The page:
LITTLE ROCK, Ark.- Governor Asa Hutchinson announced Wednesday visitations to long-term care facilities can resume starting July 1.
This includes nursing homes, assisted living and residential facilities.
The facilities can resume visitations as long as they have completed testing and met the Department of Health guidelines.
Jerry Sharum, the Director of the Division of Provider Services and Quality Assurance with the Arkansas Department of Human Services, said the facility’s resuming visitations will also depend on nearby hospital and intensive care unit’s capacity as well as the number of staff and personal protective equipment.
Sharum also said visitors will be screened.
State officials warn some facilities won’t be ready by July 1.
Outdoor visits are preferred but indoor visits will be allowed if the resident cannot be safely moved outside or when the weather is too hot.
State officials say facilities will spend the coming weeks modifying both indoor and outdoor space that will be used for visitations. Facilities will also be putting scheduling systems in place.
State officials say end of life visits for families will continue.
According to state officials, visits will be scheduled in advance and the space will be sanitized between each visit.
There is a minimum of two visitors per resident and masks must be worn.
State officials say if facilities develop positive cases, they will work with the Arkansas Department of Health and will have to close again.
Rachel Bunch, Executive Director of the Arkansas Health Care Association said visitation will not look the same at facilities.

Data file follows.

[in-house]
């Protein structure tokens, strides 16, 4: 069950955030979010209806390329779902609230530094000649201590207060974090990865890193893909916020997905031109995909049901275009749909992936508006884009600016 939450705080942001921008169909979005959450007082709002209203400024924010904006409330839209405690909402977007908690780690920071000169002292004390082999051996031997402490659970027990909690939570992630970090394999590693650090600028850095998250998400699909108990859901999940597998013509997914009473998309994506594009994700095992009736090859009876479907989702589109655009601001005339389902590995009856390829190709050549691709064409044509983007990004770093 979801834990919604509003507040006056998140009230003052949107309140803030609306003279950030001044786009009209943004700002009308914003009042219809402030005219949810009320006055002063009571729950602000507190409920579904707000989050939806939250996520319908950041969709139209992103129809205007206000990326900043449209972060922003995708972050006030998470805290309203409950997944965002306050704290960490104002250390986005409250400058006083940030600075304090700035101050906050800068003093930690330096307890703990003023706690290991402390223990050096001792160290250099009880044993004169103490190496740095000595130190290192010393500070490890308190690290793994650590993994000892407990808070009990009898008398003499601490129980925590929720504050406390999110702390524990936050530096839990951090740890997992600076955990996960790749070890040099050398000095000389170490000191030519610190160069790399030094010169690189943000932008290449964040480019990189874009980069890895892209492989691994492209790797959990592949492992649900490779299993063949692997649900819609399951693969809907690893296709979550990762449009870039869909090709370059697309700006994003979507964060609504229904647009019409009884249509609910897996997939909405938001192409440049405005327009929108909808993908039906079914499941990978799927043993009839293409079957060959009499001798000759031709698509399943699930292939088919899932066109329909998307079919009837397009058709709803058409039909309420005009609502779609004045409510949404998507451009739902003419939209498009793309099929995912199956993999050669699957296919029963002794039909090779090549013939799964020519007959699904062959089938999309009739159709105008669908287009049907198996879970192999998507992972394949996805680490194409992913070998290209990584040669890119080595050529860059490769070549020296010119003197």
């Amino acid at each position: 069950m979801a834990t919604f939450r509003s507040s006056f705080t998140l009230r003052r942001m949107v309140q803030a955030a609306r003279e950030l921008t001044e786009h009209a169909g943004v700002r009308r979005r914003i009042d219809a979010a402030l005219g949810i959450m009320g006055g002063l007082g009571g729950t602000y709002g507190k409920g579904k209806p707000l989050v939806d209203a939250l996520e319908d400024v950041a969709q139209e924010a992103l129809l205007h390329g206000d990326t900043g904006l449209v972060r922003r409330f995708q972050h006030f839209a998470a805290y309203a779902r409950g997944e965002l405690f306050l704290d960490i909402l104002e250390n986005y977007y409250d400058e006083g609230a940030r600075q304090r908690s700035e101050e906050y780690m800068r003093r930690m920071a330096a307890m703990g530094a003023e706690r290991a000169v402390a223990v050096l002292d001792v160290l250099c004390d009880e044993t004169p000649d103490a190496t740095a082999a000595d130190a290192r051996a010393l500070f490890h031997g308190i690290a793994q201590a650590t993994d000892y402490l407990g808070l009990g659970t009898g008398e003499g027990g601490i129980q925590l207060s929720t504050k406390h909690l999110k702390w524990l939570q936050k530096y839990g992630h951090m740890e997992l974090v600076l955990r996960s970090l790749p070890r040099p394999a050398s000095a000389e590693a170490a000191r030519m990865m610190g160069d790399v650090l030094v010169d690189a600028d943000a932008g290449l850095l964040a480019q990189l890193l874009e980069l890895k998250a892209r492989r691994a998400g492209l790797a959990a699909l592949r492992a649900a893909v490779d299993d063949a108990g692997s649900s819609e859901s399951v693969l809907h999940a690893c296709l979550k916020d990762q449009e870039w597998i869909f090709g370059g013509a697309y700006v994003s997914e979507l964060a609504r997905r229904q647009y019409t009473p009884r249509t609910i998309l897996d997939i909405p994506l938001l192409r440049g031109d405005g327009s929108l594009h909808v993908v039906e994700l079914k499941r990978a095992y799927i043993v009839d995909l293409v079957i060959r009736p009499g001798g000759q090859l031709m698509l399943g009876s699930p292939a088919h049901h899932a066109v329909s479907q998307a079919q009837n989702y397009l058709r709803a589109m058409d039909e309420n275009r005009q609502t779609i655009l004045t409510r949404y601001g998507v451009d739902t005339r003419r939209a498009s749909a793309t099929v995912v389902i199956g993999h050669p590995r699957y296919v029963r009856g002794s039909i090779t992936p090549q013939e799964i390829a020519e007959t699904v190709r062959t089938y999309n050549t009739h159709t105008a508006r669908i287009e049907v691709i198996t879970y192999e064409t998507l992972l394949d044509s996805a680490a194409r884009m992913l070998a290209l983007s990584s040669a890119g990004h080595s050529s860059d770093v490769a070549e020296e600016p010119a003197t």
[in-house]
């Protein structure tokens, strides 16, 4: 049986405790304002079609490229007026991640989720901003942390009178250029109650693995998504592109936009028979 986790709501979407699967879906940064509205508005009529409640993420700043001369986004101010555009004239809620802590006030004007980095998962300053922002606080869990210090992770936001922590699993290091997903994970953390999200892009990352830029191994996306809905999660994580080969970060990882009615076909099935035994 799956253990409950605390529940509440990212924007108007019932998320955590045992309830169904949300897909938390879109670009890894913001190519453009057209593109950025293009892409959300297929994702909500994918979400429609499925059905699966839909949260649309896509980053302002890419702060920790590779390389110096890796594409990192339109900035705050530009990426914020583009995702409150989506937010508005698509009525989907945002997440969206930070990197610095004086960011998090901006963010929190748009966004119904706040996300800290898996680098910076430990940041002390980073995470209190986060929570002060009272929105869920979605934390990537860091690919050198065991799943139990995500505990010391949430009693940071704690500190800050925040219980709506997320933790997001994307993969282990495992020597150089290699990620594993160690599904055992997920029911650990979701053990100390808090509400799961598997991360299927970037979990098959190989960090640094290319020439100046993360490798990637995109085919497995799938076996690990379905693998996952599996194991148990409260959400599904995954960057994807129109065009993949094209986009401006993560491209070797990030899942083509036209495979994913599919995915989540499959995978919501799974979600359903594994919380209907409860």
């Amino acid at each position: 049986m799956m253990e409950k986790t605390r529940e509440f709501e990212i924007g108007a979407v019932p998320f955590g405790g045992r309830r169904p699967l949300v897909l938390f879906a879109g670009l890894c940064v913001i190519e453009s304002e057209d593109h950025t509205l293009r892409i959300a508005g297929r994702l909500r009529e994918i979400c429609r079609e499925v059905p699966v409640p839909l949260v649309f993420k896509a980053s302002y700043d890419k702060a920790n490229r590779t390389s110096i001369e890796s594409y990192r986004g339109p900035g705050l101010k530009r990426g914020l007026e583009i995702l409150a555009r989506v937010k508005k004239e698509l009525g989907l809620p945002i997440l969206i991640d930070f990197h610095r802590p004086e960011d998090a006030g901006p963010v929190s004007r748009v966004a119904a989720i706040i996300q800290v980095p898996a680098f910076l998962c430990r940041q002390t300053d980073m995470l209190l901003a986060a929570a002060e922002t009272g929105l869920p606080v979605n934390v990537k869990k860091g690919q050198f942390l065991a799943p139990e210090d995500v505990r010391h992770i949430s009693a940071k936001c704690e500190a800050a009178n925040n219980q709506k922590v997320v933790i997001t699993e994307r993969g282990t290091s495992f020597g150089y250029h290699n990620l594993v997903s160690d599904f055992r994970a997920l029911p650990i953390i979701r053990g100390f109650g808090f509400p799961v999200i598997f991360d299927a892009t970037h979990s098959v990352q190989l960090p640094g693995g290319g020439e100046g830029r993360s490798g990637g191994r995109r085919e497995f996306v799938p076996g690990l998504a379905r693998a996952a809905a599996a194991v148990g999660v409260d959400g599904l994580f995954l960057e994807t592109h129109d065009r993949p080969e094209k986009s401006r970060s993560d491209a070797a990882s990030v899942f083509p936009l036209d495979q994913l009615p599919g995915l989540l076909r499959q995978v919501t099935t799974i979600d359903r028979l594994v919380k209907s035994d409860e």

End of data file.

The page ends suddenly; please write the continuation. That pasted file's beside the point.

The governor said he received a lot of communication from people about visiting their loved ones in long-term care facilities. Hutchinson said he received a letter from a woman saying her mother is in a nursing home in Fort Smith with Alzheimer’s and did not understand why her loved ones could not visit.
The guidance also includes expanding activities, beauty salons for residents and communal dining.
Sharum said only one-third of the facilities in the state have active cases, and 80% are in 12 facilities.
Sharum said the positivity rate for the 14,000 tested in nursing homes so far is less than one percent.
Sharum said facilities can be treated differently based on their circumstance and it will be on a facility-by-facility basis.
Sharum said the requirements will need to be followed.
The governor also announced as of Wednesday afternoon, there are 13,606 total COVID-19 cases and 197 deaths in Arkansas. That is an increase of 415 cases and nine deaths.
Governor Hutchinson said the counties with the highest number of new cases are Washington County (90), Benton County (81), Lee County (24) and Pulaski County (21). Hutchinson said the rest of the counties had fewer than 20 cases.
Secretary of Health Dr. Nate Smith said 35 of the new cases are in correctional facilities and 380 are in the community.
Dr. Smith said there are currently 4,513 active cases in Arkansas. According to Dr. Smith, 147 of the active cases are in nursing homes, 676 are in correctional facilities and 3,590 are in communities.
State officials said hospitalizations due to the coronavirus increased by three to a total of 217.
Dr. Smith said 8,896 people have recovered from the virus in Arkansas, which is an increase of 331 people from Tuesday.
Governor Hutchinson said 7,514 tests were done Tuesday.
So far this month, 80,105 tests have been completed. Dr. Smith said the state is two-thirds of the way to the goal of 120,000 tests in June.
Smith said a team with the Centers for Disease Control and Prevention is in northwest Arkansas. According to Smith, the team met with representatives of the Marshallese community and are also working with the Latino community and to create a unified approach with southwest Missouri.